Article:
3) Ozkaynak B, Yildirim Ö, Aksüt M, Onk OA, Kayalar N, Ömeroglu SN, et al. Very long-term angiographic results of off-pump coronary artery bypass graft surgery. Turk Gogus Kalp Dama 2014;22:260-5.

4) Puskas JD, Williams WH, Mahoney EM, Huber PR, Block PC, Duke PG, et al. Off-pump vs conventional coronary artery bypass grafting: early and 1-year graft patency, cost, and quality-of-life outcomes: a randomized trial. JAMA 2004;291:1841-9.

5) Dygert JH, Thatte HS, Kumbhani DJ, Najjar SF, Treanor PR, Khuri SF. Intracoronary shunt-induced endothelial cell damage in porcine heart. J Surg Res 2006;131:168-74.

6) Konstantinov IE. Vasilii I Kolesov: a surgeon to remember. Tex Heart Inst J 2004;31:349-58.

7) Maghamipour N, Safaie N, Dashtaki L. Outcome of intracoronary shunt in off-pump coronary artery bypass surgery in patients with low cardiac output. Acta Med Iran 2014;52:777-80.

8) Takami Y, Tajima K, Kato W, Fujii K, Hibino M, Munakata H, et al. Clinical validation of coronary artery flow through an intracoronary shunt during off-pump coronary artery bypass grafting. J Thorac Cardiovasc Surg 2014;147:259-63.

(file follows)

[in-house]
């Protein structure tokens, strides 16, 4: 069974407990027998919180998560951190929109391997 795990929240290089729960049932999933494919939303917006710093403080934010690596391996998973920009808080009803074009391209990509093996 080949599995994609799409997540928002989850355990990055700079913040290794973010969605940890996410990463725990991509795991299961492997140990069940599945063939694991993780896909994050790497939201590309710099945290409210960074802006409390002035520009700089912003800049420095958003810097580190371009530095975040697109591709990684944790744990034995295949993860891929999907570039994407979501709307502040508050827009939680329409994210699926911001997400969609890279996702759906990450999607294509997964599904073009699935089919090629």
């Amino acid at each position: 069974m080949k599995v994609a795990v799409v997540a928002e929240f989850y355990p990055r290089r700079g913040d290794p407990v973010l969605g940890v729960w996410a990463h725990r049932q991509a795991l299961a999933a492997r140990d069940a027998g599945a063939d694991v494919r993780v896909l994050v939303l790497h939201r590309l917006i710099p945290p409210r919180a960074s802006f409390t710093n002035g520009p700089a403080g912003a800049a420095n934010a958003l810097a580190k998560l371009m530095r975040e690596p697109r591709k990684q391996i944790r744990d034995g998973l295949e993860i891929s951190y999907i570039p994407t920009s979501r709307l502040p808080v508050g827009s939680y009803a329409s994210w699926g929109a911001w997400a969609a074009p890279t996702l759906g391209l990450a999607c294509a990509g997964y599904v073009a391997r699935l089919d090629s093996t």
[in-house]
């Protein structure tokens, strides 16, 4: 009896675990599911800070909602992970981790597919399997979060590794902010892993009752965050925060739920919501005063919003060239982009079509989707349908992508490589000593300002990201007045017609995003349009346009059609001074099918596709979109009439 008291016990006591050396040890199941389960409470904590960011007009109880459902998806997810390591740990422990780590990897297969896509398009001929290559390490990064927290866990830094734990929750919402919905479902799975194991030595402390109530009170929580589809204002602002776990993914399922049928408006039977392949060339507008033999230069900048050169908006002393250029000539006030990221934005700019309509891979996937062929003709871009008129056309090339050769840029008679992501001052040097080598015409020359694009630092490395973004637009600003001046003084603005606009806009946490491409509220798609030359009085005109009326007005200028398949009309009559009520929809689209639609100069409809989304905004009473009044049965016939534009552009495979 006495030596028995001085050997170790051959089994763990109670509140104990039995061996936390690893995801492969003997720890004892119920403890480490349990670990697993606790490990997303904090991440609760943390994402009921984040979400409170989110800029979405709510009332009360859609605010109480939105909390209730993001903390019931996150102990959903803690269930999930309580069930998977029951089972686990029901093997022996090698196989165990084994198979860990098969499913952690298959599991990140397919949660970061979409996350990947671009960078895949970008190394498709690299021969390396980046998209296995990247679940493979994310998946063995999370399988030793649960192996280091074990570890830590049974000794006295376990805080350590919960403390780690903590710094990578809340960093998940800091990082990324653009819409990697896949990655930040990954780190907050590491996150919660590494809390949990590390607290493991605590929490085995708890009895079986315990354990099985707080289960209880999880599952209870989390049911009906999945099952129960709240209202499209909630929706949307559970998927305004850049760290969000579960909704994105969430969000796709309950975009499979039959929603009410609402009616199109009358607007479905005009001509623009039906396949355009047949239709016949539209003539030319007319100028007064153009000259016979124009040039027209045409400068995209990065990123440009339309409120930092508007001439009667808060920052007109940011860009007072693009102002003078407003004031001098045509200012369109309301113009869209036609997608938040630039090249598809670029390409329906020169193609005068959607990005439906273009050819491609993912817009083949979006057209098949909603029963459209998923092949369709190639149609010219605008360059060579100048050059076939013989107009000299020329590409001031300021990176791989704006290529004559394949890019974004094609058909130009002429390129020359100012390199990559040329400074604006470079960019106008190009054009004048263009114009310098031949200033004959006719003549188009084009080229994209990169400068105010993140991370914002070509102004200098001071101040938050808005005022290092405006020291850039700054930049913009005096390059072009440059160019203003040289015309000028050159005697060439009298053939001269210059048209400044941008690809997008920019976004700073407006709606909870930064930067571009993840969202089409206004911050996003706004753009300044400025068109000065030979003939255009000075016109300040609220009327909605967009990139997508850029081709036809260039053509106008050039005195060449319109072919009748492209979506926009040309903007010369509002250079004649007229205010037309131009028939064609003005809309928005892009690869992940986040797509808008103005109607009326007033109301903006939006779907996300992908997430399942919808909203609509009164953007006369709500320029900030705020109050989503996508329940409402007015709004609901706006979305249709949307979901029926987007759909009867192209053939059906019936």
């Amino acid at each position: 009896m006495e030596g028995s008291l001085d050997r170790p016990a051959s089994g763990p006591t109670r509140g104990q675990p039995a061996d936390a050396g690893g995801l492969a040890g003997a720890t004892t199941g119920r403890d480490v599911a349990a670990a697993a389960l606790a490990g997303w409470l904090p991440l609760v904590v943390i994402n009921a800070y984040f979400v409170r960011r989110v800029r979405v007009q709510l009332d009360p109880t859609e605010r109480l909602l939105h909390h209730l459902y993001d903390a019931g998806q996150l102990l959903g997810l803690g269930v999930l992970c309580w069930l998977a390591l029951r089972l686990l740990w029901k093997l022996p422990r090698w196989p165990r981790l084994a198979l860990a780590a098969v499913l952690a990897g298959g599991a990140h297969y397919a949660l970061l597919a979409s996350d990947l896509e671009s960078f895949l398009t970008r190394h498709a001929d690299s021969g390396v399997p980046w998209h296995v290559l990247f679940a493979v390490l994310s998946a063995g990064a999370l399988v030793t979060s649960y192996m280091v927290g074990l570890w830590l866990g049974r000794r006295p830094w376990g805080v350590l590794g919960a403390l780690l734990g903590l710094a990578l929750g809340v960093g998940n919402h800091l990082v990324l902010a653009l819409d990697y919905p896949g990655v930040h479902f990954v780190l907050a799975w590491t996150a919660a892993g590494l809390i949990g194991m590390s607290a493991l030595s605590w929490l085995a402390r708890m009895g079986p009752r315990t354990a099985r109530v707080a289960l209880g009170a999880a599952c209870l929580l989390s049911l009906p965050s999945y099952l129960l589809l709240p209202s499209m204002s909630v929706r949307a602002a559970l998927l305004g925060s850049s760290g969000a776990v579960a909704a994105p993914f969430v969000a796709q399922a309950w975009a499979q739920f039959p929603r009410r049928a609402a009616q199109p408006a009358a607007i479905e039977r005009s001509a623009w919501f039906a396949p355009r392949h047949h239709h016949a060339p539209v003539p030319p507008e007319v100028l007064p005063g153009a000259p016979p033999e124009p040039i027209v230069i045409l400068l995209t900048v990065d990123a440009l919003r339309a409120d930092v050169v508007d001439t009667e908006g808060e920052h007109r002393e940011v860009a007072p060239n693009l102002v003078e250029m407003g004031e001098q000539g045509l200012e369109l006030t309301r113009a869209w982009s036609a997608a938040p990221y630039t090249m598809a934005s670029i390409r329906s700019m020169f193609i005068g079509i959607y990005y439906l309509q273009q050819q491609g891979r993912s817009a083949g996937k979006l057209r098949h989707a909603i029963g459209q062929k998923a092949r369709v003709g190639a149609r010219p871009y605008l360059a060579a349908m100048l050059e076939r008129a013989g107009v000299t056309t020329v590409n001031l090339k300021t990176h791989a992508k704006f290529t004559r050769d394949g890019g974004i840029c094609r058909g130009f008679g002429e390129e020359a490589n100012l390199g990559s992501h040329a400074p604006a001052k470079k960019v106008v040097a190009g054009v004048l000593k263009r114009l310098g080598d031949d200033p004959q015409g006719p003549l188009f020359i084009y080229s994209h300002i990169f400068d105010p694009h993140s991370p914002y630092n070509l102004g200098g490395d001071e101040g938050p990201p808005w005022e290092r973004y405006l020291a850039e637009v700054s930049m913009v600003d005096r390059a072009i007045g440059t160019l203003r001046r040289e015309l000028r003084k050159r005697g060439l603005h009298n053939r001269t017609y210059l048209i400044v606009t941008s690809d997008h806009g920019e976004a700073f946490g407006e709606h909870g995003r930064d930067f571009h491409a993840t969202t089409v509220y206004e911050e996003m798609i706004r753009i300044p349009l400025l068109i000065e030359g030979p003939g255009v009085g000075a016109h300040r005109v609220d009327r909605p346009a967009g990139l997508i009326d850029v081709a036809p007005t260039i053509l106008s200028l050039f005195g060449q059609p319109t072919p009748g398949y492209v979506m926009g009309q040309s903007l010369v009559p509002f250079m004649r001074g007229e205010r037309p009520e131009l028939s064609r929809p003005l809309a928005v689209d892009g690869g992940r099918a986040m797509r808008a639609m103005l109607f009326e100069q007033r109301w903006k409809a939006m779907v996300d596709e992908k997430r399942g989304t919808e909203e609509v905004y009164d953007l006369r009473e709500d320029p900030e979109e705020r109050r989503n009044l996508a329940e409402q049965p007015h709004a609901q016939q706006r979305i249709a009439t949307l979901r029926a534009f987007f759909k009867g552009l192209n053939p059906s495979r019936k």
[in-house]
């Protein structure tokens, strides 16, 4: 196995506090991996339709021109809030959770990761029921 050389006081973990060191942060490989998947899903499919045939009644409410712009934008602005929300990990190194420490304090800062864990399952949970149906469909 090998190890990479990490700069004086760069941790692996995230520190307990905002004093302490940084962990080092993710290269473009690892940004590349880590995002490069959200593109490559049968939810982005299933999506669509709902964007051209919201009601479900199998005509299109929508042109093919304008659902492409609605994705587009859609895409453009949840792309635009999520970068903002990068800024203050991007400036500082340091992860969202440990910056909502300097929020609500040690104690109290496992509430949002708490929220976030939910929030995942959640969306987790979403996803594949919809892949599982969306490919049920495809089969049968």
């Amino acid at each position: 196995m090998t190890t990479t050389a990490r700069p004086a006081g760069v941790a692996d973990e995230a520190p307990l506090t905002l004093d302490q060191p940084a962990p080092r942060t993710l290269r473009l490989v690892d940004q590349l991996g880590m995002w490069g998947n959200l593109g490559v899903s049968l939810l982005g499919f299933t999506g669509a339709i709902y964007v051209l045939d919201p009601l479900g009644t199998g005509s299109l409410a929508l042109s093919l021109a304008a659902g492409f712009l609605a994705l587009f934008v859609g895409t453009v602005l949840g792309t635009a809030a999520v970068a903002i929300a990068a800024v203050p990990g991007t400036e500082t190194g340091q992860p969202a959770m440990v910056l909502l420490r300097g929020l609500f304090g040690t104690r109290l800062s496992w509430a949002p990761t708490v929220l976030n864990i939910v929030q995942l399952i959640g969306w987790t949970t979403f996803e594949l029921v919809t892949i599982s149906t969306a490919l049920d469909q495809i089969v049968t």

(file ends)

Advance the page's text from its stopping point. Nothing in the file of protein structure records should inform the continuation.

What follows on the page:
9) Safaei N, Gaem HM, Alikhah H. Intracoronary shunt in off-pump coronary artery bypass graft. Pak J Biol Sci 2010;13:40-5.

10) Bleier J, Vorderwinkler KP, Falkensammer J, Mair P, Dapunt O, Puschendorf B, et al. Different intracellular compartmentations of cardiac troponins and myosin heavy chains: a causal connection to their different early release after myocardial damage. Clin Chem 1998;44:1912-8.

11) Sadony V, Körber M, Albes G, Podtschaske V, Etgen T, Trösken T, et al. Cardiac troponin I plasma levels for diagnosis and quantitation of perioperative myocardial damage in patients undergoing coronary artery bypass surgery. Eur J Cardiothorac Surg 1998;13:57-65.